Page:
Football’s hamstring epidemic
Hamstring injuries are the most common muscle injury in professional football and account for 12% of all injuries. On average each club loses players for 90 days per season (16 matches) as a result of hamstring injuries. That’s a lot of money to be paying for players to be sitting on the treatment table.
Despite an improvement in injury prevention strategies and our understanding of how and why they occur, players remain susceptible. Here, we look at why these injuries occur and how they will be classified and graded, so you know how to prevent them and spend more time on the pitch.
More after the break
How do the hamstrings work during a game?
They are responsible for bending the knee and extending the hip. Both functions are performed simultaneously when a player is running and significant strain is placed on the muscle group with each stride, increasing the risk of injury.
Are fast players more at risk of hamstring injuries?
People often think that only quick players can get a hamstring strain (tears) - but this is not strictly true. Quicker players generate more force and speed, which creates a high load in the muscle fibres, and increases the risk of them tearing – but it can happen to anyone.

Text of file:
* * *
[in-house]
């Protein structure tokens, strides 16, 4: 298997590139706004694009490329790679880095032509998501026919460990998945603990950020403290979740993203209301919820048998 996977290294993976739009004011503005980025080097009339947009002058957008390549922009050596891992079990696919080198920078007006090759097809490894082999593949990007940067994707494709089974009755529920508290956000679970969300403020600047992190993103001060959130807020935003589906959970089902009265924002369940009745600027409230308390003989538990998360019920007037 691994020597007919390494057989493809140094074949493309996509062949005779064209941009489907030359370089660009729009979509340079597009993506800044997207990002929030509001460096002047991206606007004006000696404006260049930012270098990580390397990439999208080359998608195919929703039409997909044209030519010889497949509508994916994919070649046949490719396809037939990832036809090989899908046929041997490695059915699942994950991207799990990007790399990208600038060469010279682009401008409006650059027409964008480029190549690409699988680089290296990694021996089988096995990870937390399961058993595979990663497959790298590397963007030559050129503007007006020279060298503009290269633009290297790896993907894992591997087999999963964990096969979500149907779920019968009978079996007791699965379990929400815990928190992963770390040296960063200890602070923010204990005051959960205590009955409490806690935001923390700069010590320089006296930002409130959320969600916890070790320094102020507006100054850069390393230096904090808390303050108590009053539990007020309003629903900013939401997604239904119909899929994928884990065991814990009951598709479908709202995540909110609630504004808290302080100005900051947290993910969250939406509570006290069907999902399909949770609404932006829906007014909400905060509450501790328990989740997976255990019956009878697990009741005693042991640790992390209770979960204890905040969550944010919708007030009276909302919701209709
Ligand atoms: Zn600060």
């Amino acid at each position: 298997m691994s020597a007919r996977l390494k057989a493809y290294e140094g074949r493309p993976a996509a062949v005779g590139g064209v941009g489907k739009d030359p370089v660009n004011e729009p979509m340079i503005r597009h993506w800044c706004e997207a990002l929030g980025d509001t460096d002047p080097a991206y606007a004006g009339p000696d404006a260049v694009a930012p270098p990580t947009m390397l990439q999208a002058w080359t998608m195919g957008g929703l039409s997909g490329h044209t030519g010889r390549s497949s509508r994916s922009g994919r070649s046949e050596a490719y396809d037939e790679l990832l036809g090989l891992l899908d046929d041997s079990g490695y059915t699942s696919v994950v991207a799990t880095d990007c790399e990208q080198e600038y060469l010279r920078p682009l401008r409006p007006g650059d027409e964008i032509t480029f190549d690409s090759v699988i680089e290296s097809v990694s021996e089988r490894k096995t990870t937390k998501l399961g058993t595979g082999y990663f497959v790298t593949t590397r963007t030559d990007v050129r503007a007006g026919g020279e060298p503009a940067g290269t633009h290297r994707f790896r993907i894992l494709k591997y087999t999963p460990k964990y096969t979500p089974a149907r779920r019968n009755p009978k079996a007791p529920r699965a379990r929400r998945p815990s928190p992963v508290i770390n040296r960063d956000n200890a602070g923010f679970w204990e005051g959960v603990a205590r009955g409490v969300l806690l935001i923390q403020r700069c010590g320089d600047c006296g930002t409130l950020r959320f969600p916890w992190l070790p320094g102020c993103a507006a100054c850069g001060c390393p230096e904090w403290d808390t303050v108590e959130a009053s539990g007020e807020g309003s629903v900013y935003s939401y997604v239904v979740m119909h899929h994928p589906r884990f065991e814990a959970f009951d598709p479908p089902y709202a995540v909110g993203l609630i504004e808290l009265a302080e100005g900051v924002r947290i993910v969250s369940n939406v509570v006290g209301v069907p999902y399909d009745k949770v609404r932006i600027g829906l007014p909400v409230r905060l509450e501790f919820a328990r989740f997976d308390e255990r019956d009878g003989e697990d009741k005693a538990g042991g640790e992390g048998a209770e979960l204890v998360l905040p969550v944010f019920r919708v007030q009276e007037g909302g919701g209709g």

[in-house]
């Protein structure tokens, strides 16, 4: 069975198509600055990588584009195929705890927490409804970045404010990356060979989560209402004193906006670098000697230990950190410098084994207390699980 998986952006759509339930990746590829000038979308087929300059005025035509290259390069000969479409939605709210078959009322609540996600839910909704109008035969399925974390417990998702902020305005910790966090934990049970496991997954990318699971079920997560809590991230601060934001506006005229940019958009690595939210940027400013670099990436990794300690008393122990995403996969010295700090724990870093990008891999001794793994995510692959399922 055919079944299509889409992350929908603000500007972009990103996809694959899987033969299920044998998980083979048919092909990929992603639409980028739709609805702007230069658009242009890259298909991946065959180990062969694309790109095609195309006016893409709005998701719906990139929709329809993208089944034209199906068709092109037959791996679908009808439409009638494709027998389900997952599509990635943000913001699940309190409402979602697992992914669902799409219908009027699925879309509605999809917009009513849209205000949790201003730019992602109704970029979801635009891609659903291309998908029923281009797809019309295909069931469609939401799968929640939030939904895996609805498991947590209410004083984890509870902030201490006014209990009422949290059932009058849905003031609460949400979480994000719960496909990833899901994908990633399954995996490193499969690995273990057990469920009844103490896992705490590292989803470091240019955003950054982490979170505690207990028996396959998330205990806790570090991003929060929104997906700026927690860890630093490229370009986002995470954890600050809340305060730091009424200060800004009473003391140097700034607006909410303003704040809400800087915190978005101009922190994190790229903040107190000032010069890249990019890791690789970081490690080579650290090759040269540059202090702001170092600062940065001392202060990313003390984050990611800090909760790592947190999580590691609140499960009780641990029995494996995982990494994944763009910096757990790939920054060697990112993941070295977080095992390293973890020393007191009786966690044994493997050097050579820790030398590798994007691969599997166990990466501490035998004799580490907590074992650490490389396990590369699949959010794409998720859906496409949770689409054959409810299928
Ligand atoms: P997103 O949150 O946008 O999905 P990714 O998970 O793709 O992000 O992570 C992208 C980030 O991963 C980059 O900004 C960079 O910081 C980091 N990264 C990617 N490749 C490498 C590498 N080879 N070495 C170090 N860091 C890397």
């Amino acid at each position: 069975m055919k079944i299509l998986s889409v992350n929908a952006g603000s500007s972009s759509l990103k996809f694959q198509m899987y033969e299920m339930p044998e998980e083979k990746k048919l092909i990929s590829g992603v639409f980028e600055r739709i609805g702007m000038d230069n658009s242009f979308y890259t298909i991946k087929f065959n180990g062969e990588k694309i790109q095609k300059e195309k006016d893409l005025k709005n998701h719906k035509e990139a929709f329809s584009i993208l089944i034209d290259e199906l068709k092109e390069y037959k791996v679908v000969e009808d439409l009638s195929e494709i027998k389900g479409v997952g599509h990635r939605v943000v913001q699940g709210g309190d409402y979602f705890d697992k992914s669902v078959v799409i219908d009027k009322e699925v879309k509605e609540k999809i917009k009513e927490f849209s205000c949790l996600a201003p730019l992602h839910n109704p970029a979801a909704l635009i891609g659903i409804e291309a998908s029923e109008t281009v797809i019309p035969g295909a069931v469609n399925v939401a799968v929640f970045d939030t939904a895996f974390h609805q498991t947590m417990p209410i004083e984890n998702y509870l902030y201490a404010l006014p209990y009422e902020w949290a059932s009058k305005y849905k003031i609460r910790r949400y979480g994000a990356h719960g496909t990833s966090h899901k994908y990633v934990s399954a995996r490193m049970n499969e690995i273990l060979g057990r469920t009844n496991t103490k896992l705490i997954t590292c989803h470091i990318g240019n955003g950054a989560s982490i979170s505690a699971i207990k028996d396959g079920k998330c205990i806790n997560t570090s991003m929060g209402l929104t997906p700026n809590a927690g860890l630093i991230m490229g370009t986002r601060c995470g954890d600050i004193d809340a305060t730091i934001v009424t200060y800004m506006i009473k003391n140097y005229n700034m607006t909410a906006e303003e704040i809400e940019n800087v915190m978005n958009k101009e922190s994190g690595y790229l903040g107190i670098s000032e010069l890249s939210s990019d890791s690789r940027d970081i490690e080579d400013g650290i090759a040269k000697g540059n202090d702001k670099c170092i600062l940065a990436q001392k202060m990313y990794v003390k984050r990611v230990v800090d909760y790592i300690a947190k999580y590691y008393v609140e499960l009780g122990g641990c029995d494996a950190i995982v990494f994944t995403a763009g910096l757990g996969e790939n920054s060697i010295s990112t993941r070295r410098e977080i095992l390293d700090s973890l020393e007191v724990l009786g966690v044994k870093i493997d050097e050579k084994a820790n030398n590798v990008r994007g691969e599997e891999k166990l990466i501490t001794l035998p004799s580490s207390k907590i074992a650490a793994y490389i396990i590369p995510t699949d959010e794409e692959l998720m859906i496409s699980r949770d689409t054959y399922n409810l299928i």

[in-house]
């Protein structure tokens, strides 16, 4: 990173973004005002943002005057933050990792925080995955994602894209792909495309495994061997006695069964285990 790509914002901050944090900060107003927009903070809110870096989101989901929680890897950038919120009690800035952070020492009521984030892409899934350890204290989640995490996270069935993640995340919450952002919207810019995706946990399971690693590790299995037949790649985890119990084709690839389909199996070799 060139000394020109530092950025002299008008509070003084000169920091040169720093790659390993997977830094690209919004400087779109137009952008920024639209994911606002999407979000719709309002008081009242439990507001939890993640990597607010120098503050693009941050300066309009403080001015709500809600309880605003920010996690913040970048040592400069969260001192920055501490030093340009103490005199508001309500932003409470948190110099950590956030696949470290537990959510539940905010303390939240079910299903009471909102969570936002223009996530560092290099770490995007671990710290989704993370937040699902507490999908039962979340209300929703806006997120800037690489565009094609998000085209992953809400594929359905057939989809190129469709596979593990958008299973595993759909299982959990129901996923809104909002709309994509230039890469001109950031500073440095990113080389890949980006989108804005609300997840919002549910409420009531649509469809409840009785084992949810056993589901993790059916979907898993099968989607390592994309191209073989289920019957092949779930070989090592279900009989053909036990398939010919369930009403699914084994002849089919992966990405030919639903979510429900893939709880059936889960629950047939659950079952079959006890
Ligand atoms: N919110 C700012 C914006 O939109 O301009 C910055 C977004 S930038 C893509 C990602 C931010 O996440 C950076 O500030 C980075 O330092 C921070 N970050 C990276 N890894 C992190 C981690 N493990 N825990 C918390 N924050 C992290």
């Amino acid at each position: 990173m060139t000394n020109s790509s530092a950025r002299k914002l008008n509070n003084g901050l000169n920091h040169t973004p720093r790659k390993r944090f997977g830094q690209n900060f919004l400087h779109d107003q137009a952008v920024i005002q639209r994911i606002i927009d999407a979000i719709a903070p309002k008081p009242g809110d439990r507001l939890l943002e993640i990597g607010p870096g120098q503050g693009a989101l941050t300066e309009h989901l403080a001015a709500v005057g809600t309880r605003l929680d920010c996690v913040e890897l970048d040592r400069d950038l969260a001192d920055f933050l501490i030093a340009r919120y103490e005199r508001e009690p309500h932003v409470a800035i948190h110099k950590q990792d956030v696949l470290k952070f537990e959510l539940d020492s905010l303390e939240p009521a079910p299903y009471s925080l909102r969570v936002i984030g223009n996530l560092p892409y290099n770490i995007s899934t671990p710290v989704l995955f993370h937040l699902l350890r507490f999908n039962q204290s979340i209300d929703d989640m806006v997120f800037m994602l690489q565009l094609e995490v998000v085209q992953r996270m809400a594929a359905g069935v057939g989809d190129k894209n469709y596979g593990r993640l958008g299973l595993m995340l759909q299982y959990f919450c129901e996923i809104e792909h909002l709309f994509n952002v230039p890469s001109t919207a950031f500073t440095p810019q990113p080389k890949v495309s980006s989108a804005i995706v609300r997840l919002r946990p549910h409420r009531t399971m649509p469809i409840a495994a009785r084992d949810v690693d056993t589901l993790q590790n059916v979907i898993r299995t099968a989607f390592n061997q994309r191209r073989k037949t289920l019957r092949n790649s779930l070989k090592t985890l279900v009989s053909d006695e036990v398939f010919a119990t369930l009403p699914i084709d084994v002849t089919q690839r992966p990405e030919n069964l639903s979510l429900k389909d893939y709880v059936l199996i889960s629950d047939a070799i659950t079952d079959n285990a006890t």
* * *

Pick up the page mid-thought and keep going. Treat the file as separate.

What happens when the muscle tears?
The injury normally occurs in the muscle on the outside of the thigh called the biceps femoris. It can also be caused at slow speeds when excessive mechanical stress is placed on the muscle leading to a tear. This often involves the tendon and is more common in the semimembranosus muscle.
How do you know you have suffered a hamstring injury?
A player will feel a sharp sudden pain in the back of the thigh and a loss of relative power. Depending on the severity of the injury, they will often have pain when they bend their knee (either with or without resistance) and pain on straight leg raise (hamstring stretch).
How is a hamstring injury classified?
If a player can get a scan this may reveal some bleeding and swelling in the area. Depending on the size of the tear the radiologist may be able to see some fibre damage and will report on the extent of this. Until recently tears were very simply classified into three categories:
Grade 1 – Mild muscle strain. Some fibres are damaged. Patient is generally able to walk reasonably comfortably. Swelling may be present but not easily seen.
Grade 2 – Moderate muscle strain. Muscle or tendon is overstretched with more of the fibres damaged approximately 50%. More pain on function, which will limit movement and be painful to touch. Some bruising may be present.
Grade 3 – Severe muscle strain. More muscle fibres torn or potential for complete rupture. Marked swelling and bruising likely to be present. Severe pain and limitation of function.
However, this grading system is outdated and had too much variation in range on reporting. It has now been replaced by the British Athletics Muscle Injury Classification. This is based on MRI results and splits the injury into five grades (0-4) and 3 sub-sections (a-c) depending on the site of injury. This provides the player and physiotherapist with far more information as to how long the injury will take to recover and the type of exercises that will help it to heal.
• Classification based on extent (grades 0–4) and site (a, b or c) of injury.